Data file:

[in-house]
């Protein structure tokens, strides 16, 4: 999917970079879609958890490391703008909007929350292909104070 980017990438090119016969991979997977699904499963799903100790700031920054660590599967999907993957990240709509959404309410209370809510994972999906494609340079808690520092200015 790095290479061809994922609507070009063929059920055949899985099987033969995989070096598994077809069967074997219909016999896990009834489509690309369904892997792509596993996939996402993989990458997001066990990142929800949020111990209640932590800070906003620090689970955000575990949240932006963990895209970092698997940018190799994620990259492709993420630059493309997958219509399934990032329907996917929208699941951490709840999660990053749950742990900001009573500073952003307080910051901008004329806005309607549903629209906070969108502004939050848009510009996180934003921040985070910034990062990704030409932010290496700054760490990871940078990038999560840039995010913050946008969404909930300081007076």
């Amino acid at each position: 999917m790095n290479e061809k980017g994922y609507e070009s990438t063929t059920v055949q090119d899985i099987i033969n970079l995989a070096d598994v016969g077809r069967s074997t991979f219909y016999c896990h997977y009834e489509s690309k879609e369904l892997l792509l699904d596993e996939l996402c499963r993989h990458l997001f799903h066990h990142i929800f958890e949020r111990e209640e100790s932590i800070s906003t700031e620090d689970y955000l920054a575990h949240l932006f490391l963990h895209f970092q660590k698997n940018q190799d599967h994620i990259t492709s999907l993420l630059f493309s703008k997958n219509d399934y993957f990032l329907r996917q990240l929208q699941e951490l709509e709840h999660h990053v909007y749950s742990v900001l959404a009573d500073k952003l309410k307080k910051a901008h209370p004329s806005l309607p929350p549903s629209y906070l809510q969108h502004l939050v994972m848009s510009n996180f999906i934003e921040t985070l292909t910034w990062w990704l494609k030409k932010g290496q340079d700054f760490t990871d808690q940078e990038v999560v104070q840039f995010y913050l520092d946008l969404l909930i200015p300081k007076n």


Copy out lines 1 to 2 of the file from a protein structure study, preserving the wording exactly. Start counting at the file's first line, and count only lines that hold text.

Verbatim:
[in-house]
């Protein structure tokens, strides 16, 4: 999917970079879609958890490391703008909007929350292909104070 980017990438090119016969991979997977699904499963799903100790700031920054660590599967999907993957990240709509959404309410209370809510994972999906494609340079808690520092200015 790095290479061809994922609507070009063929059920055949899985099987033969995989070096598994077809069967074997219909016999896990009834489509690309369904892997792509596993996939996402993989990458997001066990990142929800949020111990209640932590800070906003620090689970955000575990949240932006963990895209970092698997940018190799994620990259492709993420630059493309997958219509399934990032329907996917929208699941951490709840999660990053749950742990900001009573500073952003307080910051901008004329806005309607549903629209906070969108502004939050848009510009996180934003921040985070910034990062990704030409932010290496700054760490990871940078990038999560840039995010913050946008969404909930300081007076």